Hélène Le Blanc of The Luxe Chronicles.
Hélène is a consultant and writer in the field of luxury with a particular expertise in social media. She began her career as a litigation attorney in Canada and eventually joined Apple as a senior attorney based in Apple's European headquarters. Canadian by birth, she grew up in the United States and is fluent in both French and English. She has written extensively for Luxury Society (online) and contributed to Bon magazine and the Walpole Group Yearbook.
I got to know her work through her fantastic blog entitled The Luxe Chronicles which explores issues pertaining to the changing nature of the luxury industry. Hélène writes from the perspective of a consumer of luxury goods and services, with humor and intelligence– a voice frequently missing from the conversation on luxury. After living in Montreal, Toronto, Paris and New York City, Hélène is now based in London and Paris. She is passionate about travel, culture, gastronomy, fashion and history and, even if you don't already know her work, you can probably see why I approached her to talk about the relationship between Russian oligarchy and fashion. Hélène provides really thoughtful answers to questions that I have not really seen answered in traditional media. I really appreciate her perspective and honesty and truly hope you will enjoy this conversation as much as I did.
The impetus for this interview is a NY Times article by Eric Wilson, The Czarinas Are Back, detailing the rising prominence of a group of young Russian women on the world fashion scene– Miroslava Duma, Vika Gazynskaia, Ulyana Sergeenko, etc. The world seems to be surprised that fashion and style are now officially associated with Eastern Europe and I am finding that very interesting. Given the inherent cosmopolitanism of the fashion industry, why do you think people are so shell-shocked by this particular group of women?
The women you list are young, glamorous and have a knack for high fashion which is a departure from Western conceptions of Russian style. I think we have to remember that for several generations of Westerners, especially those who grew up either during the Cold War or immediately after the fall of the former Soviet Union, fashion and high style are not necessarily concepts they associate readily with Russians. Western attitudes towards Russian style were not necessarily enhanced by the first wave of wealthy post-Communist Russian immigrants either. Their tastes were very ostentatious by European and American standards and they left a very strong impression as a result. You have to approach it from a historical and cultural perspective. Russian style has come a long way in a relatively short time and that in and of itself is fascinating.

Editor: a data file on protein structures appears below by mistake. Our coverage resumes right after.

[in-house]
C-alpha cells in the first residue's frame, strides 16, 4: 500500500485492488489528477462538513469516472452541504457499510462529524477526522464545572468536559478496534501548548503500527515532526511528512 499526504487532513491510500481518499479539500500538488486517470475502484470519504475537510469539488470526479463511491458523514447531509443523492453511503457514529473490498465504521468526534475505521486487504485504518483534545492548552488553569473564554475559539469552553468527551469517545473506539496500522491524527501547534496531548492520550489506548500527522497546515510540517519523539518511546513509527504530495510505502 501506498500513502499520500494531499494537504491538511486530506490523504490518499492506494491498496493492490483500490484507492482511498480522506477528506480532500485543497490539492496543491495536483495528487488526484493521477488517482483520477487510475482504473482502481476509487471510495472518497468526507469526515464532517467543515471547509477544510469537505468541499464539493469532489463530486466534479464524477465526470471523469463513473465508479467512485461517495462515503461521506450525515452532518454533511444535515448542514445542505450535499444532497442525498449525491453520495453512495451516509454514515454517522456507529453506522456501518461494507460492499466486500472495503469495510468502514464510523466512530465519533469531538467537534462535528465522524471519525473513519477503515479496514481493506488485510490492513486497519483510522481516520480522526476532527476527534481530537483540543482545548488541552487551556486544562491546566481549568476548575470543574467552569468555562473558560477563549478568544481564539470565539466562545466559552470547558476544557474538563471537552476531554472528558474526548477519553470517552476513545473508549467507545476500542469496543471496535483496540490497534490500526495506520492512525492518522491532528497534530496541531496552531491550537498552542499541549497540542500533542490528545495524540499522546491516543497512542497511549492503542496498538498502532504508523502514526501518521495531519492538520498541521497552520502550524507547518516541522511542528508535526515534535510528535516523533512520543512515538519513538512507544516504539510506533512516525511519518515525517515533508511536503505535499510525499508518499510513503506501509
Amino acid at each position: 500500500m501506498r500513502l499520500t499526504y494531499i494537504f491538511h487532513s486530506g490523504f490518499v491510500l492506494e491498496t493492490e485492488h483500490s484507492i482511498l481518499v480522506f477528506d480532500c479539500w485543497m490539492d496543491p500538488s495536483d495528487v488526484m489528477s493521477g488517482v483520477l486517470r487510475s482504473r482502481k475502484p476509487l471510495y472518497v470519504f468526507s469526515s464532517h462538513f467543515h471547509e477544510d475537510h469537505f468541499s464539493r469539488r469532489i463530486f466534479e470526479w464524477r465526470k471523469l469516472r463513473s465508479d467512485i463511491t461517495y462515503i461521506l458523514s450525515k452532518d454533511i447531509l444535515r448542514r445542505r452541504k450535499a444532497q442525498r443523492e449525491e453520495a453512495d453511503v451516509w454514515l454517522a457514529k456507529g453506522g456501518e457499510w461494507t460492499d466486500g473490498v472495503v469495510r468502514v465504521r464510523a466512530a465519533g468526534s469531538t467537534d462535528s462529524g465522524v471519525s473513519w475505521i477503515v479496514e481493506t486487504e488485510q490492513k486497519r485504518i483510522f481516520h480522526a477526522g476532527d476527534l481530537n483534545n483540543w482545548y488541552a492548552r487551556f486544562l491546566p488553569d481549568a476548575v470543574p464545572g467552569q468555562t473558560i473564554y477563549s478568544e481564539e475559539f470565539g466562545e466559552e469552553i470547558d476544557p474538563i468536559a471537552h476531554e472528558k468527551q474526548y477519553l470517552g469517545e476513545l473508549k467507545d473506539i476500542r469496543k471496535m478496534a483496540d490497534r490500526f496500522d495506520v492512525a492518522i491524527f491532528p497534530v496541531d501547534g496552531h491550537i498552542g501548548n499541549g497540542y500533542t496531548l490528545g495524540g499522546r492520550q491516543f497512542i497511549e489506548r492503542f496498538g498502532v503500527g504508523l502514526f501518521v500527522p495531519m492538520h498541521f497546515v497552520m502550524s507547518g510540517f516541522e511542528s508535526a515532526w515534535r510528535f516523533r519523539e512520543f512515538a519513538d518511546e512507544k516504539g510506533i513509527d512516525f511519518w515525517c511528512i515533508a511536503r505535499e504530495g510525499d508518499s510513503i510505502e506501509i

In the article, Miroslava Duma (founder of Buro 24/7 and daugther of Russian politician and businessman Vasily Duma) is quoted attributing the recent boom in Russian fashion to "oil money". "There was 70 years of nothing at all in our country, and then when people got huge money from oil, there was huge interest in fashion,” she says. “Even if people had money before, they were afraid to expose it.” What do you make of that statement?
If you start from the premise that fashion is a reflection of the wider culture at a given point in time, then it's not particularly shocking that a society emerging from years of repression and deprivation would throw itself into conspicuous consumption at the first available opportunity. I see a parallel with post WWII French society. It's no coincidence for instance that Christian Dior's New Look became the defining aesthetic of that era. After years of subsisting on scraps, the site of women wearing full skirts made of meters and meters of fabric may have seemed scandalous to some but it was probably a natural reaction to the years of rationing. In this respect, I agree with Ms. Duma's observation.
In this article and several others that have appeared recently, western fashion writers seem to be suggesting that high-end and luxury brands are eager to set up shop in Moscow and St. Petersburg because of the size of the Russian market and growing wealth of the Russian customer. In your opinion, is that an accurate assessment of what's going on?
Russia along with other emerging economies like Brazil and China obviously hold a great deal of promise for Western luxury brands in search of new markets for their products. Emerging markets are tricky though and Russia is no exception. It's not just a matter of opening a store and stocking it with products. Russia is still emerging from decades of Communism. There is little notion of concepts like customer service and there is no existing pool of local fashion and luxury professionals trained in the art of luxury retail (buyers, retail managers, salespeople, etc.). Everything has to be built virtually from scratch which takes time and resources. It requires a longterm view. A number of Western luxury brands who rushed into Russia before the crisis of 2008 without the proper infrastructure and local support got burned and had to pull out. (See HERE for more detail).